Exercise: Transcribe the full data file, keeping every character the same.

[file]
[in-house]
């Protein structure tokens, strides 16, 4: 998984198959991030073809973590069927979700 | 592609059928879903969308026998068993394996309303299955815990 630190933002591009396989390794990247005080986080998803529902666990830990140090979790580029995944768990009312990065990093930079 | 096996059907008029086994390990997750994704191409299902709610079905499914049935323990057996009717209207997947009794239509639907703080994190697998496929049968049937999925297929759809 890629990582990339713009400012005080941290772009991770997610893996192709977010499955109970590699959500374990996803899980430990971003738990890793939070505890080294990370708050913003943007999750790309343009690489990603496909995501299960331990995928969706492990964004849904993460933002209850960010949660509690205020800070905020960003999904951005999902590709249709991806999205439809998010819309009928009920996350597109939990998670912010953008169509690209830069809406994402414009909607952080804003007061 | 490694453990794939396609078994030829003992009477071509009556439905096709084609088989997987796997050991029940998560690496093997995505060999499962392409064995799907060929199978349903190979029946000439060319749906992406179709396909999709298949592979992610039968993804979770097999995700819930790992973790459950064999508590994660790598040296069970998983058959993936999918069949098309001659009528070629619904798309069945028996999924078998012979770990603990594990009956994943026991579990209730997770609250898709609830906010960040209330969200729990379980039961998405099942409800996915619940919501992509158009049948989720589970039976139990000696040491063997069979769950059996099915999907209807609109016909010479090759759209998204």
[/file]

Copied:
[in-house]
């Protein structure tokens, strides 16, 4: 998984198959991030073809973590069927979700 | 592609059928879903969308026998068993394996309303299955815990 630190933002591009396989390794990247005080986080998803529902666990830990140090979790580029995944768990009312990065990093930079 | 096996059907008029086994390990997750994704191409299902709610079905499914049935323990057996009717209207997947009794239509639907703080994190697998496929049968049937999925297929759809 890629990582990339713009400012005080941290772009991770997610893996192709977010499955109970590699959500374990996803899980430990971003738990890793939070505890080294990370708050913003943007999750790309343009690489990603496909995501299960331990995928969706492990964004849904993460933002209850960010949660509690205020800070905020960003999904951005999902590709249709991806999205439809998010819309009928009920996350597109939990998670912010953008169509690209830069809406994402414009909607952080804003007061 | 490694453990794939396609078994030829003992009477071509009556439905096709084609088989997987796997050991029940998560690496093997995505060999499962392409064995799907060929199978349903190979029946000439060319749906992406179709396909999709298949592979992610039968993804979770097999995700819930790992973790459950064999508590994660790598040296069970998983058959993936999918069949098309001659009528070629619904798309069945028996999924078998012979770990603990594990009956994943026991579990209730997770609250898709609830906010960040209330969200729990379980039961998405099942409800996915619940919501992509158009049948989720589970039976139990000696040491063997069979769950059996099915999907209807609109016909010479090759759209998204």